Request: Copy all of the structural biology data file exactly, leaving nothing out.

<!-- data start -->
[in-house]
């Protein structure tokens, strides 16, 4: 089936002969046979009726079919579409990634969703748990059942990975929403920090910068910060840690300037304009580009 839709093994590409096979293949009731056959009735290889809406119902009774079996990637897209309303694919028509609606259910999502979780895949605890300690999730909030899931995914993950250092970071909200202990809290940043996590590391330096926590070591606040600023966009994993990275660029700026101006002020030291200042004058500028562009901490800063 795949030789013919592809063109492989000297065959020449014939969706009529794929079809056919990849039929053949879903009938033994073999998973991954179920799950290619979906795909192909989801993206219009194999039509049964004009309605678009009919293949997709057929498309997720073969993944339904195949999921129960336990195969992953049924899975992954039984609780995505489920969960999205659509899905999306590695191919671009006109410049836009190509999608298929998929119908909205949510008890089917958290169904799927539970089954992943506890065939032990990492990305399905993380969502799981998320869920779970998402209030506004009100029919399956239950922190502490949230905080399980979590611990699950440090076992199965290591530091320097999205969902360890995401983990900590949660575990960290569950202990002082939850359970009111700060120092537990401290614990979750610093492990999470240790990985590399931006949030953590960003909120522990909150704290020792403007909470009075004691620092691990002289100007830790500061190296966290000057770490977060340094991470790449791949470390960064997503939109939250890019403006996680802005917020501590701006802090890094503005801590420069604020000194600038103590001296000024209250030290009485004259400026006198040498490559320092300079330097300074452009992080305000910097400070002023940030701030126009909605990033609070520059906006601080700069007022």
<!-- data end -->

[in-house]
């Protein structure tokens, strides 16, 4: 089936002969046979009726079919579409990634969703748990059942990975929403920090910068910060840690300037304009580009 839709093994590409096979293949009731056959009735290889809406119902009774079996990637897209309303694919028509609606259910999502979780895949605890300690999730909030899931995914993950250092970071909200202990809290940043996590590391330096926590070591606040600023966009994993990275660029700026101006002020030291200042004058500028562009901490800063 795949030789013919592809063109492989000297065959020449014939969706009529794929079809056919990849039929053949879903009938033994073999998973991954179920799950290619979906795909192909989801993206219009194999039509049964004009309605678009009919293949997709057929498309997720073969993944339904195949999921129960336990195969992953049924899975992954039984609780995505489920969960999205659509899905999306590695191919671009006109410049836009190509999608298929998929119908909205949510008890089917958290169904799927539970089954992943506890065939032990990492990305399905993380969502799981998320869920779970998402209030506004009100029919399956239950922190502490949230905080399980979590611990699950440090076992199965290591530091320097999205969902360890995401983990900590949660575990960290569950202990002082939850359970009111700060120092537990401290614990979750610093492990999470240790990985590399931006949030953590960003909120522990909150704290020792403007909470009075004691620092691990002289100007830790500061190296966290000057770490977060340094991470790449791949470390960064997503939109939250890019403006996680802005917020501590701006802090890094503005801590420069604020000194600038103590001296000024209250030290009485004259400026006198040498490559320092300079330097300074452009992080305000910097400070002023940030701030126009909605990033609070520059906006601080700069007022």